EDIT 1/11/17: Sorry for not adding this before. The cartridge has dip switches that allow to chose some SRAM configurations, and to change between LoROM and HiROM. Dont know why this is. Thanks to friends over at NintendoAge!
     
    Last edited: Jan 11, 2017
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  2. fate6

    fate6 Haha, I killed a Pumpkin!

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    This is indeed the kind of rom you can share here.
    Real nifty BTW.
     
  3. 0160191

    0160191 Member

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    Thanks for the confirmation.
     
  4. TriState294

    TriState294 Site supporter 2016

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    So, if I read this correctly...there is a SNES based machine that runs this code to checksum retail N64 carts? Who / why would need that?
     
  5. 0160191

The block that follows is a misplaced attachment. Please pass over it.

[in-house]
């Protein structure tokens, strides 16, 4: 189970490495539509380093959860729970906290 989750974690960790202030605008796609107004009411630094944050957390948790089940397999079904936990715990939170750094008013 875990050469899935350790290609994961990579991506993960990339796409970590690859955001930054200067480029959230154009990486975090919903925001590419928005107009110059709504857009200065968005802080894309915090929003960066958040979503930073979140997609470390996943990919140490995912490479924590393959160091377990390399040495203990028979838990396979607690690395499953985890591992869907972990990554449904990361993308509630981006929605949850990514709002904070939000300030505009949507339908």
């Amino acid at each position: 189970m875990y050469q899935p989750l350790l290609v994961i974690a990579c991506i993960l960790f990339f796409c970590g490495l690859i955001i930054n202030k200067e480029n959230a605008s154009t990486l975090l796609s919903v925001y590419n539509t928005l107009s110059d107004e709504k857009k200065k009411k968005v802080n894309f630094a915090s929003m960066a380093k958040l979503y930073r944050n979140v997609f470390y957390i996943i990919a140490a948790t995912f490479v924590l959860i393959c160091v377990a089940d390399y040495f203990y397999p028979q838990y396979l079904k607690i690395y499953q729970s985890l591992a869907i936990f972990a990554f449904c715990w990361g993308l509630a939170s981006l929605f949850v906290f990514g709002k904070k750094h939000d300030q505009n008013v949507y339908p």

0160191 Member

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    Yep. Its just mysterious, is all. Theres no information of it out there except for the release of NUS-64. Besides, why would Nintendo checksum N64 software on SFC hardware?
    and also this fourm is for the rare and obscure sooo
     
  6. sanni

    sanni Enthusiastic Member

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    Maybe it's part of a game copier style device that uses SNES hardware to feed roms to an N64 used in early developing.
     
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  7. TriState294

    TriState294 Site supporter 2016

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    Because SFC hardware was readily available at the time of early N64 development? It seems quite plausible that Nintendo would build a utility machine like this out of whatever technology they already had, and I'm sure they had SFC hardware and competent SFC developers on staff. Essentially, you build the next generation of tools out of the tools you currently have.